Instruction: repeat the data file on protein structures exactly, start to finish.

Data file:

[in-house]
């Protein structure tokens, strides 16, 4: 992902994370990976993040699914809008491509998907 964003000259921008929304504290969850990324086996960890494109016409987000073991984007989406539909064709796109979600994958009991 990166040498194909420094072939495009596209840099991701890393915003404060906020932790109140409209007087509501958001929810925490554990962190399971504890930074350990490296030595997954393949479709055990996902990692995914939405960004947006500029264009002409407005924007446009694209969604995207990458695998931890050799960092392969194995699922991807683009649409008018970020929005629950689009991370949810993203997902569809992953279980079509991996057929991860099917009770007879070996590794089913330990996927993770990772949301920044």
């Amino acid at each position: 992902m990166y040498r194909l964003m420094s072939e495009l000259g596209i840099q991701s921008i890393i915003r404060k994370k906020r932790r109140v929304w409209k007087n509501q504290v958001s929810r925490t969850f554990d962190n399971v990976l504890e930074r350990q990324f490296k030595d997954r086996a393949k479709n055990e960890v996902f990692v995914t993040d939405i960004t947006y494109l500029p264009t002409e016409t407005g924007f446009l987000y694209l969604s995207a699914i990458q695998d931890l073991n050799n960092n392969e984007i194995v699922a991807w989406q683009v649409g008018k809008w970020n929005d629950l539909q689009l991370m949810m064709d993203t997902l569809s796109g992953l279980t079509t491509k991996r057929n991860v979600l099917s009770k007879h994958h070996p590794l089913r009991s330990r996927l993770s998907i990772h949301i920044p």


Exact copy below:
[in-house]
């Protein structure tokens, strides 16, 4: 992902994370990976993040699914809008491509998907 964003000259921008929304504290969850990324086996960890494109016409987000073991984007989406539909064709796109979600994958009991 990166040498194909420094072939495009596209840099991701890393915003404060906020932790109140409209007087509501958001929810925490554990962190399971504890930074350990490296030595997954393949479709055990996902990692995914939405960004947006500029264009002409407005924007446009694209969604995207990458695998931890050799960092392969194995699922991807683009649409008018970020929005629950689009991370949810993203997902569809992953279980079509991996057929991860099917009770007879070996590794089913330990996927993770990772949301920044």
């Amino acid at each position: 992902m990166y040498r194909l964003m420094s072939e495009l000259g596209i840099q991701s921008i890393i915003r404060k994370k906020r932790r109140v929304w409209k007087n509501q504290v958001s929810r925490t969850f554990d962190n399971v990976l504890e930074r350990q990324f490296k030595d997954r086996a393949k479709n055990e960890v996902f990692v995914t993040d939405i960004t947006y494109l500029p264009t002409e016409t407005g924007f446009l987000y694209l969604s995207a699914i990458q695998d931890l073991n050799n960092n392969e984007i194995v699922a991807w989406q683009v649409g008018k809008w970020n929005d629950l539909q689009l991370m949810m064709d993203t997902l569809s796109g992953l279980t079509t491509k991996r057929n991860v979600l099917s009770k007879h994958h070996p590794l089913r009991s330990r996927l993770s998907i990772h949301i920044p």